I’m writing today’s “Thoughts on Thursday” on a Wednesday — not because I’m super efficient like that, but because on Thursday I’ll be busy with school preparations all day long. Ho hum.
Summer is prime season for photographers. There are long days, lots of sunlight, bold colors, flowers, and plenty of outdoor activities. I’ve had a busy wedding season this summer, but I also enjoyed taking some time to try to capture the mood of the season on film. I shot four rolls, both 120 and 35mm, and got the scans back this evening. This little set is by far my favorite.
I am by no means a great film shooter. I have a light meter I never really use, and much of the time I don’t even bother to look at the camera’s internal meter either (I just guess). I am constantly opening my camera at the end of a roll to discover I’ve loaded the wrong film inside, and I waste quite a few rolls by loading them incorrectly. I guess I like Kodak Portra, but I don’t shoot enough film to have any real preference. I hate paying $15 for a roll to be developed and scanned (not counting the cost of the film itself). I miss focus a lot. And I’m nowhere near confident enough (yet) to use film at a session without also doubling the shots on digital.
But regardless of all those troubles, I’m still hooked on the medium.
Being limited to only a few shots in any given situation means you think more carefully about what you shoot. Although I hope the shots above seem carefree and summery, they were actually very carefully planned. I wanted to capture fragments of a summer’s day rather than a more traditional portrait of Caroline in her bathing suit (which I have plenty of already). I wanted a shot of her little post-sprinkler curls and her blackberry harvest. I wanted some shots of the flora to set the scene. I thought a photo of her interacting with said flora would tie the whole set together nicely. This is exactly the kind of imagery I love to shoot for myself, but rarely shoot quite the same for clients. I’m not sure why that discord exists. Perhaps it has to do with time available, or the pressure to deliver something readily framable. I’m often torn between a desire to create really beautiful, classic portraits and a need to experiment with more dreamlike, storytelling images. I love both styles for different reasons.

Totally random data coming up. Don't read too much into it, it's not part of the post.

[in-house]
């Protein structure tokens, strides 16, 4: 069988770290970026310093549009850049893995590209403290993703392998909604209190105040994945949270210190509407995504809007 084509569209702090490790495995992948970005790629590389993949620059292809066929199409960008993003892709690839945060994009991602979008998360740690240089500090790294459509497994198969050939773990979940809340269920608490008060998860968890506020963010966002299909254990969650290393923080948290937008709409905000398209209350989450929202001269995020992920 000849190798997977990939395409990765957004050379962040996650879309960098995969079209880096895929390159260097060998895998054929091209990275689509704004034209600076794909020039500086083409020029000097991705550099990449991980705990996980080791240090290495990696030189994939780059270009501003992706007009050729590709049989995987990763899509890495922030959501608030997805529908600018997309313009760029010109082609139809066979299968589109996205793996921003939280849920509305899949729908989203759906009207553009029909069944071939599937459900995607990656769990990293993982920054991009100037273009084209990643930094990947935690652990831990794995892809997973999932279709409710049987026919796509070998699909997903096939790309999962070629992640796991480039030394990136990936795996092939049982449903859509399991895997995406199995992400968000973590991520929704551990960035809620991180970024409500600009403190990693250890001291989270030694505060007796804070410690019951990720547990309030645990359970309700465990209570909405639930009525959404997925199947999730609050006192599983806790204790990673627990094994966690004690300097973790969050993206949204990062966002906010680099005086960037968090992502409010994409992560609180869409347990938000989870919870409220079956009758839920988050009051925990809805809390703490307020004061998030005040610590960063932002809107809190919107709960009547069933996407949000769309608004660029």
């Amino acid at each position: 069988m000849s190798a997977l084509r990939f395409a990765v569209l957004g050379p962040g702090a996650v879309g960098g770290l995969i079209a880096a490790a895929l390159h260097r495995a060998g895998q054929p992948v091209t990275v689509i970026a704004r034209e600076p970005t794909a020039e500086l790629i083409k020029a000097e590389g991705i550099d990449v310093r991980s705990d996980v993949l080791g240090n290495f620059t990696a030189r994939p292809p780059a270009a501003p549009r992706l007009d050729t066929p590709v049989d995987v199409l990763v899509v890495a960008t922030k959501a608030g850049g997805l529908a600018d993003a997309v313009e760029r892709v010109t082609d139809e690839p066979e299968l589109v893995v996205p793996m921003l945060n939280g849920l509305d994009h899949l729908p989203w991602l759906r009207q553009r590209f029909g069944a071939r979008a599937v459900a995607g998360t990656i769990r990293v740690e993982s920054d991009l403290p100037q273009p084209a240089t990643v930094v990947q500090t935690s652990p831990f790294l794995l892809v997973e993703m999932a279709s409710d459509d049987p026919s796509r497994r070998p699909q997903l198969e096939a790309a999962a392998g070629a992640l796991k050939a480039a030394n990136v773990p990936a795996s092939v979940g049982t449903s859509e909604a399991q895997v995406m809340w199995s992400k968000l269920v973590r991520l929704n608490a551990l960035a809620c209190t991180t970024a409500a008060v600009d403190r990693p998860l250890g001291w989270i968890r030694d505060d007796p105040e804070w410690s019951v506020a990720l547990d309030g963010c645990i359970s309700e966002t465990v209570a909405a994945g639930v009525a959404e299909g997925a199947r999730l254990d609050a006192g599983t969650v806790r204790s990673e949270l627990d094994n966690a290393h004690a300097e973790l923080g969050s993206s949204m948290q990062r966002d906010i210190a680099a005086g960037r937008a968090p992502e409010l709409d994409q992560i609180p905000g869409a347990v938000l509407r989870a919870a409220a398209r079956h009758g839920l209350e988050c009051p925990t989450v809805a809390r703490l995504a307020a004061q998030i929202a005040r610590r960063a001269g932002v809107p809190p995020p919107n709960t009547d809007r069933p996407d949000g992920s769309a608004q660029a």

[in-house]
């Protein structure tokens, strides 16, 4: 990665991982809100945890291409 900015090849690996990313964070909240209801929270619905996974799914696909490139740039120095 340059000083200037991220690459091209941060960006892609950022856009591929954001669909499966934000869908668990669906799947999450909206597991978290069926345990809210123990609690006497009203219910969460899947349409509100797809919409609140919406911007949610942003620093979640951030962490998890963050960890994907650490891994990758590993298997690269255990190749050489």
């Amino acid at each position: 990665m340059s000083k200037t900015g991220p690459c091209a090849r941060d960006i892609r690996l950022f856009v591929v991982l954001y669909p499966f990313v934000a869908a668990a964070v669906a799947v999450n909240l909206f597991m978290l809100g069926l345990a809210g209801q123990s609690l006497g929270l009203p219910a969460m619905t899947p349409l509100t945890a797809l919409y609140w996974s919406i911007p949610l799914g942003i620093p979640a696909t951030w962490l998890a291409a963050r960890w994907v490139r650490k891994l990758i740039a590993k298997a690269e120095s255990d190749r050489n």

My favorite thing about shooting film, though, is that you have to wait to get it back. The suspense drives me a little nuts, I’ll admit, but I love rediscovering the photos when the scans reach my inbox. I never doubled this particular set of photos on digital, and I completely forgot I even took them until I saw the scans tonight. It was a pleasant surprise.